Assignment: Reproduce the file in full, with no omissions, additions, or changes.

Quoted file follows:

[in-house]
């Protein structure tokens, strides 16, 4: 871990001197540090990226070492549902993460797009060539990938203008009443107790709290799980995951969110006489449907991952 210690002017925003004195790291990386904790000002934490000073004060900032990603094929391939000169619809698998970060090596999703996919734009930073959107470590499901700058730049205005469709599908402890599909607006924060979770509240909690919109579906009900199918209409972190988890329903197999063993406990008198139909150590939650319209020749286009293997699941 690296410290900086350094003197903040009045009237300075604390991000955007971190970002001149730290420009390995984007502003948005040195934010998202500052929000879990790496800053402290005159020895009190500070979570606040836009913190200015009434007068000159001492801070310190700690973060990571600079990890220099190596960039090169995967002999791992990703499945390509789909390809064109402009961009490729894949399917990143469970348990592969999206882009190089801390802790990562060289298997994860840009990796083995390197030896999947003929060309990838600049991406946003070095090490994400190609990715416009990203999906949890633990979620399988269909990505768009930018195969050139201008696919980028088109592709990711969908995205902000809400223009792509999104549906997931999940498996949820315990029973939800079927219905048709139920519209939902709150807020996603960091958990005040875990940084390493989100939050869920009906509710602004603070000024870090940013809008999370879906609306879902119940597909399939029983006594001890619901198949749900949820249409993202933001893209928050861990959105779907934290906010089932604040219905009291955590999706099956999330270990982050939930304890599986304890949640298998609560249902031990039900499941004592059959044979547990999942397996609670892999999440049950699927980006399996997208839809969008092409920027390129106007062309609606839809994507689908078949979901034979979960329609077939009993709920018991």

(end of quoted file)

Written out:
[in-house]
């Protein structure tokens, strides 16, 4: 871990001197540090990226070492549902993460797009060539990938203008009443107790709290799980995951969110006489449907991952 210690002017925003004195790291990386904790000002934490000073004060900032990603094929391939000169619809698998970060090596999703996919734009930073959107470590499901700058730049205005469709599908402890599909607006924060979770509240909690919109579906009900199918209409972190988890329903197999063993406990008198139909150590939650319209020749286009293997699941 690296410290900086350094003197903040009045009237300075604390991000955007971190970002001149730290420009390995984007502003948005040195934010998202500052929000879990790496800053402290005159020895009190500070979570606040836009913190200015009434007068000159001492801070310190700690973060990571600079990890220099190596960039090169995967002999791992990703499945390509789909390809064109402009961009490729894949399917990143469970348990592969999206882009190089801390802790990562060289298997994860840009990796083995390197030896999947003929060309990838600049991406946003070095090490994400190609990715416009990203999906949890633990979620399988269909990505768009930018195969050139201008696919980028088109592709990711969908995205902000809400223009792509999104549906997931999940498996949820315990029973939800079927219905048709139920519209939902709150807020996603960091958990005040875990940084390493989100939050869920009906509710602004603070000024870090940013809008999370879906609306879902119940597909399939029983006594001890619901198949749900949820249409993202933001893209928050861990959105779907934290906010089932604040219905009291955590999706099956999330270990982050939930304890599986304890949640298998609560249902031990039900499941004592059959044979547990999942397996609670892999999440049950699927980006399996997208839809969008092409920027390129106007062309609606839809994507689908078949979901034979979960329609077939009993709920018991």